Bristol City Council’s accounts show the Bristol Beacon, formerly named Colston Hall, has zero value – despite tens of thousands of pounds in taxpayer money being pumped into a renovation. The crumbling Victorian concert hall saw costs to restore the building surge after on-site investigators discovered the structure to be a “worst-case scenario”.
Doing up the Beacon cost a total of £106.9million, with the local council covering over half the costs.
The Labour-run council agreed to stump up the £54.5million in funding after deciding it was better to save the building than let it “disintegrate”.
Bristol Mayor Marvin Rees said last month: “It wouldn’t have been good for Bristol to have a major concert venue in the middle of the city and just leave it to fall into disrepair.”
He added: “Decisions about major capital projects which are needed to keep the material of the city together to cope with the growing population have been kicked down the road for decades but we are fronting them up now which is why we are talking about such large numbers.
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He said accounts showed the council has written off £39million on the revamp to date.
The Cllr added: “When the auditors and the valuers wrote off the £39million as the correct treatment, they would have forecast the future income or net profit from the venue over a period of years and arrived at a present valuation of future cash flows.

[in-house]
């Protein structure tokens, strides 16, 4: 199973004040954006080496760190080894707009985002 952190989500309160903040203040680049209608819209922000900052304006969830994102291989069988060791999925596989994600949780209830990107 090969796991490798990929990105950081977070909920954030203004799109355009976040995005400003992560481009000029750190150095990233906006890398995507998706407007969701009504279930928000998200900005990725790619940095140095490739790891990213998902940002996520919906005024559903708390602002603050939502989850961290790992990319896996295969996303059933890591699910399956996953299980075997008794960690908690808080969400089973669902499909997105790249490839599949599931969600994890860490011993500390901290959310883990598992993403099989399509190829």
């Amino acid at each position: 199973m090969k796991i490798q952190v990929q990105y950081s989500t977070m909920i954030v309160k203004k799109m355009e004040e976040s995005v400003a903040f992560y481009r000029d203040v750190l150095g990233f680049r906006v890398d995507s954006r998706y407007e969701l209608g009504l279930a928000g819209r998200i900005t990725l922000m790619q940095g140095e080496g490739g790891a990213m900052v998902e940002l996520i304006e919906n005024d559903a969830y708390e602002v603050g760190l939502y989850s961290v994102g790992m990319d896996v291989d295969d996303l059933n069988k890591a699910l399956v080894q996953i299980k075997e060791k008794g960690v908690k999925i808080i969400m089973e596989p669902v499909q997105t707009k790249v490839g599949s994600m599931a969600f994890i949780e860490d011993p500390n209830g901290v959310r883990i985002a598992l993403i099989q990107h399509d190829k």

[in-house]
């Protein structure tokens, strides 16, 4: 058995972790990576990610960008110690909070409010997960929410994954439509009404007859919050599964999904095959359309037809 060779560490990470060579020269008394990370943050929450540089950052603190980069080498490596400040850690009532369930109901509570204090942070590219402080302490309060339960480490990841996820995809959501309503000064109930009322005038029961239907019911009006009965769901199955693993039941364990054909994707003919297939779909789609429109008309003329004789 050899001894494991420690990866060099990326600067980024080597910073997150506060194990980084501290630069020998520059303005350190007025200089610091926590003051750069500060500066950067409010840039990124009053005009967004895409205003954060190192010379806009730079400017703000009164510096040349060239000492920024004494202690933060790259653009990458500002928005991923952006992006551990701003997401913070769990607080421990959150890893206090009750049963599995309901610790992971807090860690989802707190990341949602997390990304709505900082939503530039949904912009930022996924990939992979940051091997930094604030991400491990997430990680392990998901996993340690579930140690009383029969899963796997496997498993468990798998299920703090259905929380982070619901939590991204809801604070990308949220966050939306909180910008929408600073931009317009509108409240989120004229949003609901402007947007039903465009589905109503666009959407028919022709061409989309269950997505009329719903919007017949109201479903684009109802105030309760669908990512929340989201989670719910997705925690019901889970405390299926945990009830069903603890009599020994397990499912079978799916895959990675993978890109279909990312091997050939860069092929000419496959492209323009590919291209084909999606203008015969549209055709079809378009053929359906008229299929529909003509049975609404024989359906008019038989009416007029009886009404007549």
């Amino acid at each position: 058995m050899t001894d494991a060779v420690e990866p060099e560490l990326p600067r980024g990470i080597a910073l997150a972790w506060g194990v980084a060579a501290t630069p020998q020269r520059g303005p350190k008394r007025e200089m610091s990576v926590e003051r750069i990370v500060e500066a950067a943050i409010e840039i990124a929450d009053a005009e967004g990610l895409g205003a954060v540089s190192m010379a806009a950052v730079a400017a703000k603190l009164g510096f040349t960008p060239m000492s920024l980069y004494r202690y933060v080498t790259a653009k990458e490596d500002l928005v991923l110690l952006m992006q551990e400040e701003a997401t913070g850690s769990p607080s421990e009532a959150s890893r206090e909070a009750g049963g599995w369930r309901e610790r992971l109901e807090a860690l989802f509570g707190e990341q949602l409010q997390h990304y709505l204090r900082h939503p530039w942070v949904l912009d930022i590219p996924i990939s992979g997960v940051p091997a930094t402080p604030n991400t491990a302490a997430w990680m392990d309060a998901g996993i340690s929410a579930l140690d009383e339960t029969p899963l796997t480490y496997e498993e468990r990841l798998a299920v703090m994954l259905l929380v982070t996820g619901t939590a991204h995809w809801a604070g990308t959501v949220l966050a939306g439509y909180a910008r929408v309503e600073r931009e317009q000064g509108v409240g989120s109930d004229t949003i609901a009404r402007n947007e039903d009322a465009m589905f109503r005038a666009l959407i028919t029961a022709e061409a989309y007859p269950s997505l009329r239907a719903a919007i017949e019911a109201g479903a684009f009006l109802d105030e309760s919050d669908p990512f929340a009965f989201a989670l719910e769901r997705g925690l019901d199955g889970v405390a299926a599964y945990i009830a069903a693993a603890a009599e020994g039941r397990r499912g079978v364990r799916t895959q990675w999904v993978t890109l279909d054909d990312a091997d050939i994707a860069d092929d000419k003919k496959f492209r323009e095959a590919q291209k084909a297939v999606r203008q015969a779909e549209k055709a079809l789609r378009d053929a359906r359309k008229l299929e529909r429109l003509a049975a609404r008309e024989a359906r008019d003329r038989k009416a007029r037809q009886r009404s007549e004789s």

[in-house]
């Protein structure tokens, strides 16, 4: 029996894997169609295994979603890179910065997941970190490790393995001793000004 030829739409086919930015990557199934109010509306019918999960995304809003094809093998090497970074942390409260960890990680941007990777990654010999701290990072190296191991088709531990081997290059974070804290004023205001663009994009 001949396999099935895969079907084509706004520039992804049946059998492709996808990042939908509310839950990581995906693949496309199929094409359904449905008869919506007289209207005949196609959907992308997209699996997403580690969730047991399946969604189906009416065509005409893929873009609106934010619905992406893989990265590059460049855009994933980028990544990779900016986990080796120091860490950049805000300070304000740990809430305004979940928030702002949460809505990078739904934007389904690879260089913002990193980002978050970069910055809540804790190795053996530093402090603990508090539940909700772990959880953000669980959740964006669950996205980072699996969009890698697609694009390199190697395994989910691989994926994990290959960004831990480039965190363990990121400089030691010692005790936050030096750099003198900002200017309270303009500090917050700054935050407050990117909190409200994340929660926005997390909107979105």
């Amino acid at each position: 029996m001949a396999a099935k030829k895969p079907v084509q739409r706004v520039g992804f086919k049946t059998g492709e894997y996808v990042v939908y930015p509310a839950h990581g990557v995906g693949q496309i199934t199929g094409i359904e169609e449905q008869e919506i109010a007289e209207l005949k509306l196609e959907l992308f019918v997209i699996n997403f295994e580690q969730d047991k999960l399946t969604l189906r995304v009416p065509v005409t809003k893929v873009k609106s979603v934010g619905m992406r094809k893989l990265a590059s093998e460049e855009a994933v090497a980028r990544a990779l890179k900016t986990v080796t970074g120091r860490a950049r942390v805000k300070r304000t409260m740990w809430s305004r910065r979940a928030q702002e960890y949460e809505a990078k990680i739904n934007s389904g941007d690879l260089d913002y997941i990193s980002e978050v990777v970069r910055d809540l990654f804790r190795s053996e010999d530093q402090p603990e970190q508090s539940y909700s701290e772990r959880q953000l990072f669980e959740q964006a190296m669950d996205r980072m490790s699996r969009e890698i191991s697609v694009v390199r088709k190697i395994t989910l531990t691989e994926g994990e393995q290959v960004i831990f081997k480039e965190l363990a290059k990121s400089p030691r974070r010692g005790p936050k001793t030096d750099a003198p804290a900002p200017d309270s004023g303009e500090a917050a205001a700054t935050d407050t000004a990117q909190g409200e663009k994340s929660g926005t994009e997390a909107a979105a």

“But because the council doesn’t receive a rent, the money would be received by BMT.
“So the asset would be worth £10million to BMT but it’s not worth anything to the council because it is not getting any economic benefits from it.
“That explains why it’s valued at nil in the council’s accounts.”
A council spokesperson said: “Our commitment to the modernisation and refurbishment of Bristol Beacon is an investment in the city’s economy that will deliver a world-class venue for generations to come.
“It goes well beyond the value of the bricks and mortar that make up the site and relates directly to our duty to stimulate economic growth that benefits the city. These benefits will be felt by the local night-time economy and the retail sector as footfall increases, jobs will be created and tourism will rise.
“Beyond these direct benefits to the city economy, there will be indirect economic benefits felt from the education, employment and training opportunities the Bristol Beacon will deliver and support.
“Estimates prior to the works began put the total economic impact of the new venue and its delivery at over £410million over a 20-year period, supporting nearly 400 jobs a year during that period.
“This return will ultimately dwarf the initial investment made in the physical building itself. To say the site has no value to the council or the city is incorrect.
“Even as the building work has progressed, the Bristol Beacon continues to benefit the local economy through its music education programmes and events.”